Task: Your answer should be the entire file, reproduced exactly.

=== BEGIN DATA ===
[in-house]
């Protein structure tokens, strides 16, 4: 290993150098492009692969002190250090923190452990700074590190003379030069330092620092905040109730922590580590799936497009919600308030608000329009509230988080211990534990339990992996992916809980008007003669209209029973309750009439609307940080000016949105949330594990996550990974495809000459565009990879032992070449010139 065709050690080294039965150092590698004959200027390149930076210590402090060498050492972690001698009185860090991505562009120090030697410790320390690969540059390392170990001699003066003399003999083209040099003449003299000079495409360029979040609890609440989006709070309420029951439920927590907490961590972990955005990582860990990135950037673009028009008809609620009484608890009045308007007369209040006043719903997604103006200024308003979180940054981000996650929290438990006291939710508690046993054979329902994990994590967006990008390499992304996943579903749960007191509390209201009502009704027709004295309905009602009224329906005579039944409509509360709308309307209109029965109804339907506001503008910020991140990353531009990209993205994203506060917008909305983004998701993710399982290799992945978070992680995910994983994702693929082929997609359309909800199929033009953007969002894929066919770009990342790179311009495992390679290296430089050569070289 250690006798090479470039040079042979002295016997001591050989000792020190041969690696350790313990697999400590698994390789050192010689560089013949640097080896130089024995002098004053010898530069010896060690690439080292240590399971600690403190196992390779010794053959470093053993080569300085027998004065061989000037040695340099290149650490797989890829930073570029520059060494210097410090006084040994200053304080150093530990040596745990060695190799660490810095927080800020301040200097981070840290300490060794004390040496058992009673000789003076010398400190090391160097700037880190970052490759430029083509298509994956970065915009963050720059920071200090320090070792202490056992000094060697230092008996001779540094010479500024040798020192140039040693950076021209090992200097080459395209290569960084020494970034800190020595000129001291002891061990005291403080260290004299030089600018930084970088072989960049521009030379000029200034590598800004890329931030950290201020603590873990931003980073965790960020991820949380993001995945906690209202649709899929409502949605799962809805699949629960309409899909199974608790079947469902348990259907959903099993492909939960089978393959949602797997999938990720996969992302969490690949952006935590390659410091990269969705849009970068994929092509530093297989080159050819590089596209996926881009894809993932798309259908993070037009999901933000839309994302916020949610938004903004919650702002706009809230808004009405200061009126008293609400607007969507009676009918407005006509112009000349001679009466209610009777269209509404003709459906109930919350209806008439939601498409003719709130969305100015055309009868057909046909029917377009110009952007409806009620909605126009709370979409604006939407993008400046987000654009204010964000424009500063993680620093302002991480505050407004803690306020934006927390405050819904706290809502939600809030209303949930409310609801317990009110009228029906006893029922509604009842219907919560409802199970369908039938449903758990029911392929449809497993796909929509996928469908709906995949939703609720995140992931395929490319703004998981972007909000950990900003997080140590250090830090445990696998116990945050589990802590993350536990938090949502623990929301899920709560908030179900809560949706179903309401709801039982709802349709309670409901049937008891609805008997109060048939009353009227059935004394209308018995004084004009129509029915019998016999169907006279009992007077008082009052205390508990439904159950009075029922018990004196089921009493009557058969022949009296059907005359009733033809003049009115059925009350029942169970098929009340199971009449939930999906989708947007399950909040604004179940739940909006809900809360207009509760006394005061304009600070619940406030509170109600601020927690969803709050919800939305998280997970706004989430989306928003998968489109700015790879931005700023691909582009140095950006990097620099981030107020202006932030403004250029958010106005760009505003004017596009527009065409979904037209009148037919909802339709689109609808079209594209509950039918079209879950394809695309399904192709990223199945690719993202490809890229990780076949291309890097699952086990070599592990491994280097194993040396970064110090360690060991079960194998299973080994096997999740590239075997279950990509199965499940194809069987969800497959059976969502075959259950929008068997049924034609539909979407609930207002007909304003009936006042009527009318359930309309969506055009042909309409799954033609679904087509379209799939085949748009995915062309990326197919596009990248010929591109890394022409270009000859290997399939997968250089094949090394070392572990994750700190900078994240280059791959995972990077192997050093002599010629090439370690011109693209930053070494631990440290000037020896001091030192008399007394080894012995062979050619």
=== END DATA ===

[in-house]
């Protein structure tokens, strides 16, 4: 290993150098492009692969002190250090923190452990700074590190003379030069330092620092905040109730922590580590799936497009919600308030608000329009509230988080211990534990339990992996992916809980008007003669209209029973309750009439609307940080000016949105949330594990996550990974495809000459565009990879032992070449010139 065709050690080294039965150092590698004959200027390149930076210590402090060498050492972690001698009185860090991505562009120090030697410790320390690969540059390392170990001699003066003399003999083209040099003449003299000079495409360029979040609890609440989006709070309420029951439920927590907490961590972990955005990582860990990135950037673009028009008809609620009484608890009045308007007369209040006043719903997604103006200024308003979180940054981000996650929290438990006291939710508690046993054979329902994990994590967006990008390499992304996943579903749960007191509390209201009502009704027709004295309905009602009224329906005579039944409509509360709308309307209109029965109804339907506001503008910020991140990353531009990209993205994203506060917008909305983004998701993710399982290799992945978070992680995910994983994702693929082929997609359309909800199929033009953007969002894929066919770009990342790179311009495992390679290296430089050569070289 250690006798090479470039040079042979002295016997001591050989000792020190041969690696350790313990697999400590698994390789050192010689560089013949640097080896130089024995002098004053010898530069010896060690690439080292240590399971600690403190196992390779010794053959470093053993080569300085027998004065061989000037040695340099290149650490797989890829930073570029520059060494210097410090006084040994200053304080150093530990040596745990060695190799660490810095927080800020301040200097981070840290300490060794004390040496058992009673000789003076010398400190090391160097700037880190970052490759430029083509298509994956970065915009963050720059920071200090320090070792202490056992000094060697230092008996001779540094010479500024040798020192140039040693950076021209090992200097080459395209290569960084020494970034800190020595000129001291002891061990005291403080260290004299030089600018930084970088072989960049521009030379000029200034590598800004890329931030950290201020603590873990931003980073965790960020991820949380993001995945906690209202649709899929409502949605799962809805699949629960309409899909199974608790079947469902348990259907959903099993492909939960089978393959949602797997999938990720996969992302969490690949952006935590390659410091990269969705849009970068994929092509530093297989080159050819590089596209996926881009894809993932798309259908993070037009999901933000839309994302916020949610938004903004919650702002706009809230808004009405200061009126008293609400607007969507009676009918407005006509112009000349001679009466209610009777269209509404003709459906109930919350209806008439939601498409003719709130969305100015055309009868057909046909029917377009110009952007409806009620909605126009709370979409604006939407993008400046987000654009204010964000424009500063993680620093302002991480505050407004803690306020934006927390405050819904706290809502939600809030209303949930409310609801317990009110009228029906006893029922509604009842219907919560409802199970369908039938449903758990029911392929449809497993796909929509996928469908709906995949939703609720995140992931395929490319703004998981972007909000950990900003997080140590250090830090445990696998116990945050589990802590993350536990938090949502623990929301899920709560908030179900809560949706179903309401709801039982709802349709309670409901049937008891609805008997109060048939009353009227059935004394209308018995004084004009129509029915019998016999169907006279009992007077008082009052205390508990439904159950009075029922018990004196089921009493009557058969022949009296059907005359009733033809003049009115059925009350029942169970098929009340199971009449939930999906989708947007399950909040604004179940739940909006809900809360207009509760006394005061304009600070619940406030509170109600601020927690969803709050919800939305998280997970706004989430989306928003998968489109700015790879931005700023691909582009140095950006990097620099981030107020202006932030403004250029958010106005760009505003004017596009527009065409979904037209009148037919909802339709689109609808079209594209509950039918079209879950394809695309399904192709990223199945690719993202490809890229990780076949291309890097699952086990070599592990491994280097194993040396970064110090360690060991079960194998299973080994096997999740590239075997279950990509199965499940194809069987969800497959059976969502075959259950929008068997049924034609539909979407609930207002007909304003009936006042009527009318359930309309969506055009042909309409799954033609679904087509379209799939085949748009995915062309990326197919596009990248010929591109890394022409270009000859290997399939997968250089094949090394070392572990994750700190900078994240280059791959995972990077192997050093002599010629090439370690011109693209930053070494631990440290000037020896001091030192008399007394080894012995062979050619």